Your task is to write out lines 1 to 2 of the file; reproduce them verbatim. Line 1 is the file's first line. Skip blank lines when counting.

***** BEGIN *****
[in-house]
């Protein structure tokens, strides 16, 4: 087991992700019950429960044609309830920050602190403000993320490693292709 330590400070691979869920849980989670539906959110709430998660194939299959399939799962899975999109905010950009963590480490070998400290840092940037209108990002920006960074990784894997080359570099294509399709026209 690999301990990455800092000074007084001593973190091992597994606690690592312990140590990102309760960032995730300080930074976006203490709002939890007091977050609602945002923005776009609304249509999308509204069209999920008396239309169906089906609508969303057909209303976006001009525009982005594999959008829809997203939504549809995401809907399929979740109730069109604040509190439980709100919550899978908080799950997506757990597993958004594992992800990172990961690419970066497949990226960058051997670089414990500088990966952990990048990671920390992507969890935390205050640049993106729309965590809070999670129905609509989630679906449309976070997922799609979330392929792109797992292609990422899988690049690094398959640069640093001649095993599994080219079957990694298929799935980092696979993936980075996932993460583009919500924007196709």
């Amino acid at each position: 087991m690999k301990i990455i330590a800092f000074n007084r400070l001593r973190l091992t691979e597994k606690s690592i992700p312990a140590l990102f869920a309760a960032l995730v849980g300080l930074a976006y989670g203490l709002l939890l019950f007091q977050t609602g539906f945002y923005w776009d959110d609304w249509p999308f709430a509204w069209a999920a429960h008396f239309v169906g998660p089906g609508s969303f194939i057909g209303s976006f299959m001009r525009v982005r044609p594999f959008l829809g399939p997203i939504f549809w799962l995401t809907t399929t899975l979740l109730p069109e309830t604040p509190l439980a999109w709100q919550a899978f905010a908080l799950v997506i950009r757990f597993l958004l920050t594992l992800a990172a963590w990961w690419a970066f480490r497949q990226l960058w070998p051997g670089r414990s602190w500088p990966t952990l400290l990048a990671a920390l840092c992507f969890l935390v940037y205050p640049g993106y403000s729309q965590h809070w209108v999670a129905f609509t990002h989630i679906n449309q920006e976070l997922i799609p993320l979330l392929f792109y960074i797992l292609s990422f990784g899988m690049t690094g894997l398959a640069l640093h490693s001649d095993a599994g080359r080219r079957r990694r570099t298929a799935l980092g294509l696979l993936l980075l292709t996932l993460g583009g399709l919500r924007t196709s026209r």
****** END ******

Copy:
[in-house]
């Protein structure tokens, strides 16, 4: 087991992700019950429960044609309830920050602190403000993320490693292709 330590400070691979869920849980989670539906959110709430998660194939299959399939799962899975999109905010950009963590480490070998400290840092940037209108990002920006960074990784894997080359570099294509399709026209 690999301990990455800092000074007084001593973190091992597994606690690592312990140590990102309760960032995730300080930074976006203490709002939890007091977050609602945002923005776009609304249509999308509204069209999920008396239309169906089906609508969303057909209303976006001009525009982005594999959008829809997203939504549809995401809907399929979740109730069109604040509190439980709100919550899978908080799950997506757990597993958004594992992800990172990961690419970066497949990226960058051997670089414990500088990966952990990048990671920390992507969890935390205050640049993106729309965590809070999670129905609509989630679906449309976070997922799609979330392929792109797992292609990422899988690049690094398959640069640093001649095993599994080219079957990694298929799935980092696979993936980075996932993460583009919500924007196709």